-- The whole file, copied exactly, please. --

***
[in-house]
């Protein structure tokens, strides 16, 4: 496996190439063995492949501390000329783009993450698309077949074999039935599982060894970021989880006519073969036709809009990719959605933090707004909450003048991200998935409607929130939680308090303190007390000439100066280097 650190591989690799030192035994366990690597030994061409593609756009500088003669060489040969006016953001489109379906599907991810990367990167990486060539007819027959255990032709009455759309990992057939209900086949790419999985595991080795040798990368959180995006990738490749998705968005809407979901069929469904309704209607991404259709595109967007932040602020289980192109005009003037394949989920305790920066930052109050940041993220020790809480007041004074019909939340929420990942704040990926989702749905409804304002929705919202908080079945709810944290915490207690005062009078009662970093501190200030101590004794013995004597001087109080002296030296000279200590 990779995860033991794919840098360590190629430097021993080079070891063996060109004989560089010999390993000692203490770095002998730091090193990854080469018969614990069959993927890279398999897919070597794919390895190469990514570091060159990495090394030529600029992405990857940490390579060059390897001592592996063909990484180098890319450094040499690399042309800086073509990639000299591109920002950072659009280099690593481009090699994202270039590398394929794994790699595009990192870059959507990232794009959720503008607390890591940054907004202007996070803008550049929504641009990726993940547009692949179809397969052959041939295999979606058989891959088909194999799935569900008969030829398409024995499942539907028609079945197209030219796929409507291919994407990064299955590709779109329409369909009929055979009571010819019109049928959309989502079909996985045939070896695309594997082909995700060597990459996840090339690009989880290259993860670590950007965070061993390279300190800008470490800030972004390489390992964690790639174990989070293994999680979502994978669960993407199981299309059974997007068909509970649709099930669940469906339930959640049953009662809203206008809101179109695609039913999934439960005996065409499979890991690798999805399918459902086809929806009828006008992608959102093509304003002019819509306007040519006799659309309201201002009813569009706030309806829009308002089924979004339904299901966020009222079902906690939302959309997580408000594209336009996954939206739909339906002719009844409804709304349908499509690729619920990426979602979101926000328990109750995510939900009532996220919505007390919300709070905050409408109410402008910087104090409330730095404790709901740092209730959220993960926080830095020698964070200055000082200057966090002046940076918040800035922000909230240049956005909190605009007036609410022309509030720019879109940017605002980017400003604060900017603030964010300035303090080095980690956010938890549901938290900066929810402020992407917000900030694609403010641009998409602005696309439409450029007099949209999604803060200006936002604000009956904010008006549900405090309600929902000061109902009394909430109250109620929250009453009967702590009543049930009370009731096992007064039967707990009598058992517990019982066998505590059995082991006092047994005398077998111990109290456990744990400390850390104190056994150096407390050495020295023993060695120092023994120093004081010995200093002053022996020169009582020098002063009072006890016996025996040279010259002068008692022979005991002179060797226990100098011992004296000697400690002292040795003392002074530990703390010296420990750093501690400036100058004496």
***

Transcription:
[in-house]
């Protein structure tokens, strides 16, 4: 496996190439063995492949501390000329783009993450698309077949074999039935599982060894970021989880006519073969036709809009990719959605933090707004909450003048991200998935409607929130939680308090303190007390000439100066280097 650190591989690799030192035994366990690597030994061409593609756009500088003669060489040969006016953001489109379906599907991810990367990167990486060539007819027959255990032709009455759309990992057939209900086949790419999985595991080795040798990368959180995006990738490749998705968005809407979901069929469904309704209607991404259709595109967007932040602020289980192109005009003037394949989920305790920066930052109050940041993220020790809480007041004074019909939340929420990942704040990926989702749905409804304002929705919202908080079945709810944290915490207690005062009078009662970093501190200030101590004794013995004597001087109080002296030296000279200590 990779995860033991794919840098360590190629430097021993080079070891063996060109004989560089010999390993000692203490770095002998730091090193990854080469018969614990069959993927890279398999897919070597794919390895190469990514570091060159990495090394030529600029992405990857940490390579060059390897001592592996063909990484180098890319450094040499690399042309800086073509990639000299591109920002950072659009280099690593481009090699994202270039590398394929794994790699595009990192870059959507990232794009959720503008607390890591940054907004202007996070803008550049929504641009990726993940547009692949179809397969052959041939295999979606058989891959088909194999799935569900008969030829398409024995499942539907028609079945197209030219796929409507291919994407990064299955590709779109329409369909009929055979009571010819019109049928959309989502079909996985045939070896695309594997082909995700060597990459996840090339690009989880290259993860670590950007965070061993390279300190800008470490800030972004390489390992964690790639174990989070293994999680979502994978669960993407199981299309059974997007068909509970649709099930669940469906339930959640049953009662809203206008809101179109695609039913999934439960005996065409499979890991690798999805399918459902086809929806009828006008992608959102093509304003002019819509306007040519006799659309309201201002009813569009706030309806829009308002089924979004339904299901966020009222079902906690939302959309997580408000594209336009996954939206739909339906002719009844409804709304349908499509690729619920990426979602979101926000328990109750995510939900009532996220919505007390919300709070905050409408109410402008910087104090409330730095404790709901740092209730959220993960926080830095020698964070200055000082200057966090002046940076918040800035922000909230240049956005909190605009007036609410022309509030720019879109940017605002980017400003604060900017603030964010300035303090080095980690956010938890549901938290900066929810402020992407917000900030694609403010641009998409602005696309439409450029007099949209999604803060200006936002604000009956904010008006549900405090309600929902000061109902009394909430109250109620929250009453009967702590009543049930009370009731096992007064039967707990009598058992517990019982066998505590059995082991006092047994005398077998111990109290456990744990400390850390104190056994150096407390050495020295023993060695120092023994120093004081010995200093002053022996020169009582020098002063009072006890016996025996040279010259002068008692022979005991002179060797226990100098011992004296000697400690002292040795003392002074530990703390010296420990750093501690400036100058004496």